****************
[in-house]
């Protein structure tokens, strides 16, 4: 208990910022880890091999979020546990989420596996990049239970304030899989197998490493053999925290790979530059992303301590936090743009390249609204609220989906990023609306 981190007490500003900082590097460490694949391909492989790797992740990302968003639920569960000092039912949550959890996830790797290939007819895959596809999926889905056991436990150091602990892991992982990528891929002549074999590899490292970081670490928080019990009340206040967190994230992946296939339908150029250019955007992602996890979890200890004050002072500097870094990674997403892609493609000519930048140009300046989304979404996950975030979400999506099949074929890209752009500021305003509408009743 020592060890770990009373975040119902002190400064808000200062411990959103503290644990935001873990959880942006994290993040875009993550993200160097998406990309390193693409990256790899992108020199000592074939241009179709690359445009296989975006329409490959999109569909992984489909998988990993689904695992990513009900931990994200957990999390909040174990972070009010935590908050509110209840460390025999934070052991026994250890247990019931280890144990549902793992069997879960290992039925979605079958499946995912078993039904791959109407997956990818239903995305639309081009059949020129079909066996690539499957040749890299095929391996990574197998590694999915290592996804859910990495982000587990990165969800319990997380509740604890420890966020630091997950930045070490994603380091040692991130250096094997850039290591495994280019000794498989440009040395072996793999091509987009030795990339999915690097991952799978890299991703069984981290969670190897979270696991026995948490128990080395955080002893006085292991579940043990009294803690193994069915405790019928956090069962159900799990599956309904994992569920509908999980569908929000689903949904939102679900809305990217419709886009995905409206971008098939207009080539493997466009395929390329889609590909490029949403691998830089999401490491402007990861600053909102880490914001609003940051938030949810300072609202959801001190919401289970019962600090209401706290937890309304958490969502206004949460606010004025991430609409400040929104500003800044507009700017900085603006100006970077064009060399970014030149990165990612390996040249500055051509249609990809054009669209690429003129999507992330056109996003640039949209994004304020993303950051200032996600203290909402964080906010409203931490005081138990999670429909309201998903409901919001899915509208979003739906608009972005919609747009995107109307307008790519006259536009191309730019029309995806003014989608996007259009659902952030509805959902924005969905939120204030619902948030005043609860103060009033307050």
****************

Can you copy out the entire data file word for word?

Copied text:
[in-house]
């Protein structure tokens, strides 16, 4: 208990910022880890091999979020546990989420596996990049239970304030899989197998490493053999925290790979530059992303301590936090743009390249609204609220989906990023609306 981190007490500003900082590097460490694949391909492989790797992740990302968003639920569960000092039912949550959890996830790797290939007819895959596809999926889905056991436990150091602990892991992982990528891929002549074999590899490292970081670490928080019990009340206040967190994230992946296939339908150029250019955007992602996890979890200890004050002072500097870094990674997403892609493609000519930048140009300046989304979404996950975030979400999506099949074929890209752009500021305003509408009743 020592060890770990009373975040119902002190400064808000200062411990959103503290644990935001873990959880942006994290993040875009993550993200160097998406990309390193693409990256790899992108020199000592074939241009179709690359445009296989975006329409490959999109569909992984489909998988990993689904695992990513009900931990994200957990999390909040174990972070009010935590908050509110209840460390025999934070052991026994250890247990019931280890144990549902793992069997879960290992039925979605079958499946995912078993039904791959109407997956990818239903995305639309081009059949020129079909066996690539499957040749890299095929391996990574197998590694999915290592996804859910990495982000587990990165969800319990997380509740604890420890966020630091997950930045070490994603380091040692991130250096094997850039290591495994280019000794498989440009040395072996793999091509987009030795990339999915690097991952799978890299991703069984981290969670190897979270696991026995948490128990080395955080002893006085292991579940043990009294803690193994069915405790019928956090069962159900799990599956309904994992569920509908999980569908929000689903949904939102679900809305990217419709886009995905409206971008098939207009080539493997466009395929390329889609590909490029949403691998830089999401490491402007990861600053909102880490914001609003940051938030949810300072609202959801001190919401289970019962600090209401706290937890309304958490969502206004949460606010004025991430609409400040929104500003800044507009700017900085603006100006970077064009060399970014030149990165990612390996040249500055051509249609990809054009669209690429003129999507992330056109996003640039949209994004304020993303950051200032996600203290909402964080906010409203931490005081138990999670429909309201998903409901919001899915509208979003739906608009972005919609747009995107109307307008790519006259536009191309730019029309995806003014989608996007259009659902952030509805959902924005969905939120204030619902948030005043609860103060009033307050």